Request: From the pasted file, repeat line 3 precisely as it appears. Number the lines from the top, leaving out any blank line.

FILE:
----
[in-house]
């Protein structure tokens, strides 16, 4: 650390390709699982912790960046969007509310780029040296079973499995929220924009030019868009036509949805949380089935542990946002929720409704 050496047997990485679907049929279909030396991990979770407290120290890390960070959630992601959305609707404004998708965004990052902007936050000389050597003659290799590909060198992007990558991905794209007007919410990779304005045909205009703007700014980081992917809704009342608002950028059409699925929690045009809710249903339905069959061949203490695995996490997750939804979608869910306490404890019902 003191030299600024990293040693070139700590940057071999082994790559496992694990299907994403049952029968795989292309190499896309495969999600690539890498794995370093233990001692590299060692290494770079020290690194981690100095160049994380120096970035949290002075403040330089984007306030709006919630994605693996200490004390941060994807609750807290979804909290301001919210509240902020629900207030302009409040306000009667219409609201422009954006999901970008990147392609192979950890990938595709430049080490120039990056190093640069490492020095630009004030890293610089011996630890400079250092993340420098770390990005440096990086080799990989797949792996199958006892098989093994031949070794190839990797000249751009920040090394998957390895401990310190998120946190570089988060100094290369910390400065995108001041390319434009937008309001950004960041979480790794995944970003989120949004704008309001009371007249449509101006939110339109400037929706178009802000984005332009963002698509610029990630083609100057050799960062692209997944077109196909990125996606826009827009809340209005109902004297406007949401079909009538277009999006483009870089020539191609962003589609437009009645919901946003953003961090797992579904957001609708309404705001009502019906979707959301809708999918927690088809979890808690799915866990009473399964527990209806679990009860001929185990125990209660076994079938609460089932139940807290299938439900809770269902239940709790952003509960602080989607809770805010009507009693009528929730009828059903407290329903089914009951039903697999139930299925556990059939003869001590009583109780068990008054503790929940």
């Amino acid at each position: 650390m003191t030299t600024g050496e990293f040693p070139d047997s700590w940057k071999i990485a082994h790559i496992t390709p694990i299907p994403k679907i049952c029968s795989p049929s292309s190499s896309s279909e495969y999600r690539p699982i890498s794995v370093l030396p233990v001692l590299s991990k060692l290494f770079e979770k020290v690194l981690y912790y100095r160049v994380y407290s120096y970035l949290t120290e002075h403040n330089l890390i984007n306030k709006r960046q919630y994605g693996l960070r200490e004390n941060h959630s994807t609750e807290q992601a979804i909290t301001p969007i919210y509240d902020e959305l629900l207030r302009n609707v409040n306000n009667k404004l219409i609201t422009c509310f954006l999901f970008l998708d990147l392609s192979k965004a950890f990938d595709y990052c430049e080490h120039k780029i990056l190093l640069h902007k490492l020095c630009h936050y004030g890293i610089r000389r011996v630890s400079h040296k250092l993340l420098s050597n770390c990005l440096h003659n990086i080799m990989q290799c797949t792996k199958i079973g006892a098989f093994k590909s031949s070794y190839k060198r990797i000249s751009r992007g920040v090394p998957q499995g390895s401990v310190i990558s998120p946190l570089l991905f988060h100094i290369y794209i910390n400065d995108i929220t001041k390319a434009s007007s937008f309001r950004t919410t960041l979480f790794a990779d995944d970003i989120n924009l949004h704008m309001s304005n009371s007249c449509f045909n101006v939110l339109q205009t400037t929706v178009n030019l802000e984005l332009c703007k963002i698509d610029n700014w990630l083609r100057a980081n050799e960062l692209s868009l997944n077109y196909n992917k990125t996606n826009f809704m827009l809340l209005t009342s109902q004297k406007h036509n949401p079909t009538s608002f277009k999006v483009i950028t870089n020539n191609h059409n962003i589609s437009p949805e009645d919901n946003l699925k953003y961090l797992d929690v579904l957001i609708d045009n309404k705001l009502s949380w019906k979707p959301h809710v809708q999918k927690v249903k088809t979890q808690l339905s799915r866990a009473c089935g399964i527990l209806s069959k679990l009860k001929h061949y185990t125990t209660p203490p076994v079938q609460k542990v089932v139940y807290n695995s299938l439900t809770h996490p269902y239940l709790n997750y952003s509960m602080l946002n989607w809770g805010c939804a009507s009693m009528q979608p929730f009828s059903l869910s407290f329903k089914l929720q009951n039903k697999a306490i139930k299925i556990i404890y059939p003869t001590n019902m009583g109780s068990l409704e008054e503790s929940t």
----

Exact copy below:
């Amino acid at each position: 650390m003191t030299t600024g050496e990293f040693p070139d047997s700590w940057k071999i990485a082994h790559i496992t390709p694990i299907p994403k679907i049952c029968s795989p049929s292309s190499s896309s279909e495969y999600r690539p699982i890498s794995v370093l030396p233990v001692l590299s991990k060692l290494f770079e979770k020290v690194l981690y912790y100095r160049v994380y407290s120096y970035l949290t120290e002075h403040n330089l890390i984007n306030k709006r960046q919630y994605g693996l960070r200490e004390n941060h959630s994807t609750e807290q992601a979804i909290t301001p969007i919210y509240d902020e959305l629900l207030r302009n609707v409040n306000n009667k404004l219409i609201t422009c509310f954006l999901f970008l998708d990147l392609s192979k965004a950890f990938d595709y990052c430049e080490h120039k780029i990056l190093l640069h902007k490492l020095c630009h936050y004030g890293i610089r000389r011996v630890s400079h040296k250092l993340l420098s050597n770390c990005l440096h003659n990086i080799m990989q290799c797949t792996k199958i079973g006892a098989f093994k590909s031949s070794y190839k060198r990797i000249s751009r992007g920040v090394p998957q499995g390895s401990v310190i990558s998120p946190l570089l991905f988060h100094i290369y794209i910390n400065d995108i929220t001041k390319a434009s007007s937008f309001r950004t919410t960041l979480f790794a990779d995944d970003i989120n924009l949004h704008m309001s304005n009371s007249c449509f045909n101006v939110l339109q205009t400037t929706v178009n030019l802000e984005l332009c703007k963002i698509d610029n700014w990630l083609r100057a980081n050799e960062l692209s868009l997944n077109y196909n992917k990125t996606n826009f809704m827009l809340l209005t009342s109902q004297k406007h036509n949401p079909t009538s608002f277009k999006v483009i950028t870089n020539n191609h059409n962003i589609s437009p949805e009645d919901n946003l699925k953003y961090l797992d929690v579904l957001i609708d045009n309404k705001l009502s949380w019906k979707p959301h809710v809708q999918k927690v249903k088809t979890q808690l339905s799915r866990a009473c089935g399964i527990l209806s069959k679990l009860k001929h061949y185990t125990t209660p203490p076994v079938q609460k542990v089932v139940y807290n695995s299938l439900t809770h996490p269902y239940l709790n997750y952003s509960m602080l946002n989607w809770g805010c939804a009507s009693m009528q979608p929730f009828s059903l869910s407290f329903k089914l929720q009951n039903k697999a306490i139930k299925i556990i404890y059939p003869t001590n019902m009583g109780s068990l409704e008054e503790s929940t």